Fraser, John (Norwood) Morgan, Elystan (Cardiganshire) TELLERS FOR THE AYES:
Gardner, Tony Morris, Alfred (Wythenshawe) Mr. Joseph Harper and
Ginsburg, David Morris, Charles R. (Openshaw) Mr. Ioan L. Evans.
Allason, James (Hemel Hempstead) Boyd-Carpenter, Rt. Hn. John Cooke, Robert
Astor, John Brewis, John Dean, Paul (Somerset, N.)
Balniel, Lord Brinton, Sir Tatton Deedes, Rt. Hn. W. F. (Ashford)
Bennett, Sir Frederic (Torquay) Brown, Sir Edward (Bath) Dodds-Parker, Douglas
Biffen, John Bruce-Gardyne, J. Drayson, G. B.
Biggs-Davison, John Carlisle, Mark Elliott, R.W. (N'c'tle-upon-Tyne, N.)
Black, Sir Cyril Clegg, Walter Eyre, Reginald
Farr, John Lancaster, col. C. G. Renton, Rt. Hn. Sir David
Fletcher-Cooke, Charles Lewis, Kenneth (Rutland) Ridley, Hn. Nicholas
Fortescue, Tim MacArthur, Ian Rippon, Rt. Hn. Geoffrey
Foster, Sir John Maclean, Sir Fitzroy Rossi, Hugh (Hornsey)
Gibson-Watt, David McMaster, Stanley Russell, Sir Ronald
Glover, Sir Douglas Maddan, Martin Scott, Nicholas
Glyn, Sir Richard Maginnis, John E. Sharples, Richard
Goodhew, Victor Marten, Neil Shaw, Michael (Sc'b'gh & Whitby)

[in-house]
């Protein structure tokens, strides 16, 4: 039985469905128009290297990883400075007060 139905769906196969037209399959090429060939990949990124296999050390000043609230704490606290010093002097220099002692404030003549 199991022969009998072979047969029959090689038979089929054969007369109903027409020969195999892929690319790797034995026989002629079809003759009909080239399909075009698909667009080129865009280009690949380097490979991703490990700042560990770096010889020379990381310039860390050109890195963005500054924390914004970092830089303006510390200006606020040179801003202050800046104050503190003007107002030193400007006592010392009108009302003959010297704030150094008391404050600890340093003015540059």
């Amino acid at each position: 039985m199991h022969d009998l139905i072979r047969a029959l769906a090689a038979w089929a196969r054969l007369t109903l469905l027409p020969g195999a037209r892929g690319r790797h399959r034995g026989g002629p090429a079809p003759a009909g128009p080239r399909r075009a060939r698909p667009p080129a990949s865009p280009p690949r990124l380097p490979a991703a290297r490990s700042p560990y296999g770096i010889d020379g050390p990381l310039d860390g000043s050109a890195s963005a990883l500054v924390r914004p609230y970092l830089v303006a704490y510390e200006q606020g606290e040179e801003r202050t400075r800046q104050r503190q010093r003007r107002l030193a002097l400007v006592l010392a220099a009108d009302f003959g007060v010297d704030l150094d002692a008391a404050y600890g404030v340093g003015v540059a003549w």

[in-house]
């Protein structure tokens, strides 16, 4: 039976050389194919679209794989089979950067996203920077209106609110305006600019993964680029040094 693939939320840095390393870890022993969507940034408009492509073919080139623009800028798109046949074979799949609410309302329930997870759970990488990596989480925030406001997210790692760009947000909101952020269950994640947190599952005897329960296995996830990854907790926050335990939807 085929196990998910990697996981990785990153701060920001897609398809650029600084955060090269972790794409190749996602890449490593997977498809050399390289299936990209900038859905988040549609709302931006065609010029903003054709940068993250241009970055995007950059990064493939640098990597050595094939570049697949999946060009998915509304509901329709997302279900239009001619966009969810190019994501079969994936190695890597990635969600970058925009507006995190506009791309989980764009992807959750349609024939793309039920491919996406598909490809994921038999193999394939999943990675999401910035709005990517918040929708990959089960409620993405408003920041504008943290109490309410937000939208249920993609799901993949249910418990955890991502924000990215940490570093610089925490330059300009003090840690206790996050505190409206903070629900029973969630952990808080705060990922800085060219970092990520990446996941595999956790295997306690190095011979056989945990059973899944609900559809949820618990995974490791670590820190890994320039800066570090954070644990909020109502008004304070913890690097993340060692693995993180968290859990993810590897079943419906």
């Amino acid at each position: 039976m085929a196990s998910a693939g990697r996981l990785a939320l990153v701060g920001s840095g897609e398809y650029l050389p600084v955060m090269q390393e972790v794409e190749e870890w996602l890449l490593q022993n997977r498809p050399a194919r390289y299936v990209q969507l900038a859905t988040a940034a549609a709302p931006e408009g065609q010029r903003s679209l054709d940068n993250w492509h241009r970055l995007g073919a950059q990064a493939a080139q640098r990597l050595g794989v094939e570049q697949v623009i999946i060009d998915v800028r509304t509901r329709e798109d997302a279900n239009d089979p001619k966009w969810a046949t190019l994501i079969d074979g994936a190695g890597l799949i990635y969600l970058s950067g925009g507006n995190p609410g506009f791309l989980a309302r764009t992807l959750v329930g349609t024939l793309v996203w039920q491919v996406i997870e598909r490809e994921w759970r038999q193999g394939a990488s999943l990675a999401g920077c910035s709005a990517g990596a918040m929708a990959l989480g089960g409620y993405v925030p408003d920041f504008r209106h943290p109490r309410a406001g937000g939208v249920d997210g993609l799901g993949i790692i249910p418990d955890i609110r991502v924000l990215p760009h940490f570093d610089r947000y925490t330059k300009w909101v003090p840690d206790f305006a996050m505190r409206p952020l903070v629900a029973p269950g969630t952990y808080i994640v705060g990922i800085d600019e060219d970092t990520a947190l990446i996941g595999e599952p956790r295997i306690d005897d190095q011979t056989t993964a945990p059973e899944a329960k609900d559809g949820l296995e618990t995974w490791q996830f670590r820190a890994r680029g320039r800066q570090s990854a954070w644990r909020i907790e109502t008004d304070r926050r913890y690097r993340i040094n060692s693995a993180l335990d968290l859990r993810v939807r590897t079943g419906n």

Grant, Anthony Maxwell-Hyslop, R. J. Sinclair, Sir George
Gresham Cooke, R. Maydon, Lt.-Cmdr. S. L. C. Stoddart-Scott, Col. Sir M. (Ripon)
Grieve, Percy Mills, Peter (Torrington) Summers, Sir Spencer
Griffiths, Eldon (Bury St. Edmunds) Miscampbell, Norman Taylor, Frank (Moss Side)
Hall, John (Wycombe) Mitchell, David (Basingstoke) Tilney, John
Harris, Reader (Heston) Monro, Hector Turton, Rt. Hn. R. H.
Harrison, Col. Sir Harwood (Eye) Munro-Lucas-Tooth, Sir Hugh van Straubenzee, W. R.
Harvey, Sir Arthur Vere Murton, Oscar Vaughan-Morgan, Rt. Hn. Sir John
Heald, Rt. Hn. Sir Lionel Nicholls, Sir Harmar Walker-Smith, Rt. Hn. Sir Derek
Heseltine, Michael Noble, Rt. Hn. Michael Wall, Patrick
Holland, Philip Onslow, Cranley Walters, Dennis
Hornby, Richard Page, Graham (Crosby) Webster, David
Hunt, John Pearson, Sir Frank (Clitheroe) Whitelaw, Rt. Hn. William
Hutchison, Michael Clark Percival, Ian Wolrige-Gordon, Patrick
Irvine, Bryant Godman (Rye) Pink, R. Bonner Wood, Rt. Hn. Richard
Jones, Arthur (Northants, S.) Powell, Rt. Hn. J. Enoch Worsley, Marcus
Joplin, Michael Prior, J. M. L. TELLERS FOR THE NOES
Joseph, Rt. Hn. Sir Keith Pym, Francis Mr. Jasper More and
King, Evelyn (Dorset, S.) Rees-Davies, W. R. Mr. Bernard Weatherill.
Mr. Willey

I beg to move Amendment No. 16, in page 5, line 21, at the end to insert: (b) 'rent' means rent reserved as such, and there shall be disregarded any part of the rent expressed to be payable in consideration of services to be provided, or of repairs, maintenance or insurance to be effected by the landlord, or to be payable in respect of the cost thereof to the landlord or a superior landlord; and This is pursuant to an undertaking which I gave in Committee to the hon. Member for Hemel Hempstead (Mr. Allason). It is also to meet a point raised by the Law Society. I commend the Amendment to the House.

Amendment agreed to.

Further Amendment made: No. 18, in page 6, line 15, leave out subsection (5).—[Mr. Willey.]